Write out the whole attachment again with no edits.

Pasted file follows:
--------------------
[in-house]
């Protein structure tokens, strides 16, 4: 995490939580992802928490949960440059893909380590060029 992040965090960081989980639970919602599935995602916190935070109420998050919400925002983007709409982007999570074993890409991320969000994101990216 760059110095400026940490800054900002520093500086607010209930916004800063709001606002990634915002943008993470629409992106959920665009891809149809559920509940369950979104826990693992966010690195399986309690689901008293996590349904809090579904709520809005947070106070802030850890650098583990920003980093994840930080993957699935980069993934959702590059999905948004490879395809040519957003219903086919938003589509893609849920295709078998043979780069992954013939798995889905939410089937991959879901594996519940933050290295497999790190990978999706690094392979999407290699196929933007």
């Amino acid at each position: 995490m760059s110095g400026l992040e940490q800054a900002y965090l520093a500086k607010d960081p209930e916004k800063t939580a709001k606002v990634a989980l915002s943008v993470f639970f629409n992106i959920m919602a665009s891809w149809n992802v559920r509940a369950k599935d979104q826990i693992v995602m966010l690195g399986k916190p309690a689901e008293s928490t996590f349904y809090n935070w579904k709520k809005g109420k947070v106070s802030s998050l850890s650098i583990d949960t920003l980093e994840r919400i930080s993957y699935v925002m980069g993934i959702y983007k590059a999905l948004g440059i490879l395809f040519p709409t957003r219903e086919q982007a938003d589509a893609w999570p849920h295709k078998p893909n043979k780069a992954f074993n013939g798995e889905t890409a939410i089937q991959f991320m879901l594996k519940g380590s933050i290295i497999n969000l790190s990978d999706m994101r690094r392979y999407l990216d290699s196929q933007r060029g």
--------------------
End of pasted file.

[in-house]
């Protein structure tokens, strides 16, 4: 995490939580992802928490949960440059893909380590060029 992040965090960081989980639970919602599935995602916190935070109420998050919400925002983007709409982007999570074993890409991320969000994101990216 760059110095400026940490800054900002520093500086607010209930916004800063709001606002990634915002943008993470629409992106959920665009891809149809559920509940369950979104826990693992966010690195399986309690689901008293996590349904809090579904709520809005947070106070802030850890650098583990920003980093994840930080993957699935980069993934959702590059999905948004490879395809040519957003219903086919938003589509893609849920295709078998043979780069992954013939798995889905939410089937991959879901594996519940933050290295497999790190990978999706690094392979999407290699196929933007």
């Amino acid at each position: 995490m760059s110095g400026l992040e940490q800054a900002y965090l520093a500086k607010d960081p209930e916004k800063t939580a709001k606002v990634a989980l915002s943008v993470f639970f629409n992106i959920m919602a665009s891809w149809n992802v559920r509940a369950k599935d979104q826990i693992v995602m966010l690195g399986k916190p309690a689901e008293s928490t996590f349904y809090n935070w579904k709520k809005g109420k947070v106070s802030s998050l850890s650098i583990d949960t920003l980093e994840r919400i930080s993957y699935v925002m980069g993934i959702y983007k590059a999905l948004g440059i490879l395809f040519p709409t957003r219903e086919q982007a938003d589509a893609w999570p849920h295709k078998p893909n043979k780069a992954f074993n013939g798995e889905t890409a939410i089937q991959f991320m879901l594996k519940g380590s933050i290295i497999n969000l790190s990978d999706m994101r690094r392979y999407l990216d290699s196929q933007r060029g």